The following is an edited transcript of the 110th in a series of Capitol Hill conferences convened by the Middle East Policy Council. The event took place on October 21, 2022, via Zoom, with Council President Richard J. Schmierer moderating.
Over the past four decades, the United States has managed its foreign policy toward Iran through a combination of sanctions, diplomatic incentives, and threats of military intervention. This approach has come down to two choices: war or sanctions. Clearly, sanctions have deprived Iran of access to foreign investment in its oil and energy sectors, caused many oil companies to withdraw from Iran, and dramatically reduced Iran's oil revenue. However, sanctions have had a more damaging effect on ordinary people than on the targeted leaders of the country.
In July 2015, the Joint Comprehensive Plan of Action (JCPOA) addressed the international community's concerns about Iran's nuclear program. The United States and the other P5+1 countries (the permanent members of the UN Security Council, plus Germany) agreed to lift the nuclear-related economic and financial sanctions they had imposed.
This article investigates whether sanctions have changed or influenced Iran's trade patterns, focusing on neighboring countries. The study concentrates first on the United Arab Emirates (UAE), considered Iran's main regional partner. We hypothesize that the sanctions should have had a negative impact on Iran's trade with the UAE, as the latter cooperated with US policies toward the Islamic Republic. By contrast, sanctions were likely to positively influence its trade with Qatar.
This article explains the Gulf diplomatic crisis and its repercussions by tracing its various stages. It also analyzes the inconsistency of US policy during the Trump administration toward this crisis and how this taught Qatar not to rely entirely on the United States to achieve security. These challenges pushed Qatar to diversify its international alliances and to create a rapprochement with countries in the region, such as Turkey, to achieve military security.
This article analyzes the involvement of American governments in the Moroccan war against the Polisario Front, from the Ford administration to the Trump presidency. The consultation of primary sources clarifies particular aspects of this involvement and indicates the role each actor has played in this conflict. The determined support of Republican administrations for the Moroccan side was due to their interests in consolidating reactionary allies in North Africa and shoring up their policies in the Middle East.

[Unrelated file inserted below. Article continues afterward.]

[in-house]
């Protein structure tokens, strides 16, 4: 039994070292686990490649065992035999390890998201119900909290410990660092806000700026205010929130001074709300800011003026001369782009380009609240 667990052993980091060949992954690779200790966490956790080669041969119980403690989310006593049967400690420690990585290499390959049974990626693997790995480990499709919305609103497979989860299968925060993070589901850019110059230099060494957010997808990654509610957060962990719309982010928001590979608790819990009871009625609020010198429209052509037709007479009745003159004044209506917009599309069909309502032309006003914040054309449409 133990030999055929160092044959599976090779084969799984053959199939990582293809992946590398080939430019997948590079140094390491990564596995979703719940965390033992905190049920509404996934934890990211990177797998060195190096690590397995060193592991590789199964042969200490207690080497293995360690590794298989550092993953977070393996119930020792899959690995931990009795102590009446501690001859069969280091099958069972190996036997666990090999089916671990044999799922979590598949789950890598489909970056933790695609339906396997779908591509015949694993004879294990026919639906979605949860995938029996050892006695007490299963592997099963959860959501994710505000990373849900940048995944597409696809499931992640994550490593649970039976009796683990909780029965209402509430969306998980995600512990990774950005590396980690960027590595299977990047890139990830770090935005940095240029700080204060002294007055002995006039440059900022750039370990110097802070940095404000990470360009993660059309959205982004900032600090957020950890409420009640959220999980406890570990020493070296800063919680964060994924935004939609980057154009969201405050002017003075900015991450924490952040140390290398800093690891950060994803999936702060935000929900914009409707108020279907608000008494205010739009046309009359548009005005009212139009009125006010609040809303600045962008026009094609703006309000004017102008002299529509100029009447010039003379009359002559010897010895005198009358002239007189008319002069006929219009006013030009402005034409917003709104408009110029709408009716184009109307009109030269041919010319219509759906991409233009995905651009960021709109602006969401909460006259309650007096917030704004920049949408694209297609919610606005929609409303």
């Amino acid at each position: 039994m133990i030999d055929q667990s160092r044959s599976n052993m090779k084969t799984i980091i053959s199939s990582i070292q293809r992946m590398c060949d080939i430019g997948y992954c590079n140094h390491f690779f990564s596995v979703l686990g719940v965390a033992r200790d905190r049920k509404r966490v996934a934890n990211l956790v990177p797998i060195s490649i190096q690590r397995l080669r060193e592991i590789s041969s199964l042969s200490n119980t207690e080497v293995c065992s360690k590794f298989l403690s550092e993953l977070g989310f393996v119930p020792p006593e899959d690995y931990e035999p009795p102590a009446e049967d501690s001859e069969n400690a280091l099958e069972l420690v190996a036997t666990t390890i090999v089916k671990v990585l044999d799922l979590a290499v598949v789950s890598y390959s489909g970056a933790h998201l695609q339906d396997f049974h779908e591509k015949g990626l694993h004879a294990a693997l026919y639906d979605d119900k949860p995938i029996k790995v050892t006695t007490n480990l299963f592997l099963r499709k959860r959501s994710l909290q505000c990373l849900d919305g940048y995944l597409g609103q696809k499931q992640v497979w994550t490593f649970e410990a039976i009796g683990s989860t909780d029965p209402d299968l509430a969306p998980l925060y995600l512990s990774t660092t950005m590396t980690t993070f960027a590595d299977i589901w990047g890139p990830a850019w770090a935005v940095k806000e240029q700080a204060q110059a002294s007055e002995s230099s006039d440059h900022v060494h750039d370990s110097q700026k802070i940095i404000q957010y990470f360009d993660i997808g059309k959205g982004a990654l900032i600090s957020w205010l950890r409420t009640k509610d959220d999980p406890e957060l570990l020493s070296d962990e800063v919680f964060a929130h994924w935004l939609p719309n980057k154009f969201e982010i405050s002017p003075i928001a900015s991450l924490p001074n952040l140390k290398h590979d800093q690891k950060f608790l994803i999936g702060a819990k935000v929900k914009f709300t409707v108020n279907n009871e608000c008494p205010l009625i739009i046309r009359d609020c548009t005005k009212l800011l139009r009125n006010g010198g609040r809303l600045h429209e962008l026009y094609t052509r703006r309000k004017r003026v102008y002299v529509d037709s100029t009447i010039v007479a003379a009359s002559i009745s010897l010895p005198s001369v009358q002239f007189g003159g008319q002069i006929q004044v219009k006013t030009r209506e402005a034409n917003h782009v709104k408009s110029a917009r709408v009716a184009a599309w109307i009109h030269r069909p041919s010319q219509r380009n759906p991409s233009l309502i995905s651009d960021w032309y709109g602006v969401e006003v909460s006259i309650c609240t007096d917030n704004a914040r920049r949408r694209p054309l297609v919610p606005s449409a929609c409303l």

The Israeli-Palestinian conflict dates back to the early 1930s. The most crucial factor that prolongs it and prevents any glimmer of hope is Israel's insistence on displacing the Palestinians from their lands and implanting Israeli citizens in their place. Motivated by inference theory, this study aims at investigating the latest wave of popular civil resistance against territorial expropriation in the town of Beita. The study shows that territorial confiscation is carried out systematically by Israeli settlers, aided by the army.
The most dramatic of military interventions is the coup d’état, and the cyclical melodrama of putsches in Sudan has placed the country on a violent path. Perhaps a major reason for an irascible officer corps to plot coups is the lack of an effective contract binding the armed forces and society. This is keeping a chokehold on the country's progress, limiting its potential. In search of a better answer, revisiting the past cycle of military interventions is critically important.
The study presented here seeks to determine whether Kuwaiti Christians feel politically and socially integrated, isolated, or even threatened in Kuwait society, as well as to explore their political attitudes and primary social demands. At the same time, the study examines the attitudes and tolerance of Kuwaiti Muslims toward the Christian minority. To that end, two questionnaires were distributed to Christians and Muslims. The results suggest that Christians feel integrated into Kuwaiti society rather than isolated or persecuted.
Environmental problems, caused by and affecting human life, are multifaceted and often interconnected with social and economic factors, and they do not recognize political borders. Like other countries, Turkey has faced severe environmental problems over the last six decades. The state's environmental policy and behavior has been shaped by a combination of economic necessity, international discourse, the EU membership process, and growing national and local awareness.